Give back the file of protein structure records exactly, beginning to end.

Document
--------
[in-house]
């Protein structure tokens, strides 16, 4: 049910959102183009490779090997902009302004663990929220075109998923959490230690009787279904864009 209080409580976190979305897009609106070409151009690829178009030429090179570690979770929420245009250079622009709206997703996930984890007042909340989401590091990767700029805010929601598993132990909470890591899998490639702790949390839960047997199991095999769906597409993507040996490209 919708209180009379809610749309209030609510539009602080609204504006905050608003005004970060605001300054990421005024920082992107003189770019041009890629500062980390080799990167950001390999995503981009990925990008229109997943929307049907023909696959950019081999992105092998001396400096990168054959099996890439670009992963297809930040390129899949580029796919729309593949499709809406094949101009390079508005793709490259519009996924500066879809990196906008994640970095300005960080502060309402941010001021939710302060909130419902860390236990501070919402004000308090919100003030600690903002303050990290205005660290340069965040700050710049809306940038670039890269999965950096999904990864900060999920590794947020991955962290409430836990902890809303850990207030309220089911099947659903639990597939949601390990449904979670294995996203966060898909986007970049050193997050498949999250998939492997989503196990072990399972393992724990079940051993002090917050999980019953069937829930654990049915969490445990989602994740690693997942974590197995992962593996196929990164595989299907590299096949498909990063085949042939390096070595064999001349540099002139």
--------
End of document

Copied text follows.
[in-house]
């Protein structure tokens, strides 16, 4: 049910959102183009490779090997902009302004663990929220075109998923959490230690009787279904864009 209080409580976190979305897009609106070409151009690829178009030429090179570690979770929420245009250079622009709206997703996930984890007042909340989401590091990767700029805010929601598993132990909470890591899998490639702790949390839960047997199991095999769906597409993507040996490209 919708209180009379809610749309209030609510539009602080609204504006905050608003005004970060605001300054990421005024920082992107003189770019041009890629500062980390080799990167950001390999995503981009990925990008229109997943929307049907023909696959950019081999992105092998001396400096990168054959099996890439670009992963297809930040390129899949580029796919729309593949499709809406094949101009390079508005793709490259519009996924500066879809990196906008994640970095300005960080502060309402941010001021939710302060909130419902860390236990501070919402004000308090919100003030600690903002303050990290205005660290340069965040700050710049809306940038670039890269999965950096999904990864900060999920590794947020991955962290409430836990902890809303850990207030309220089911099947659903639990597939949601390990449904979670294995996203966060898909986007970049050193997050498949999250998939492997989503196990072990399972393992724990079940051993002090917050999980019953069937829930654990049915969490445990989602994740690693997942974590197995992962593996196929990164595989299907590299096949498909990063085949042939390096070595064999001349540099002139």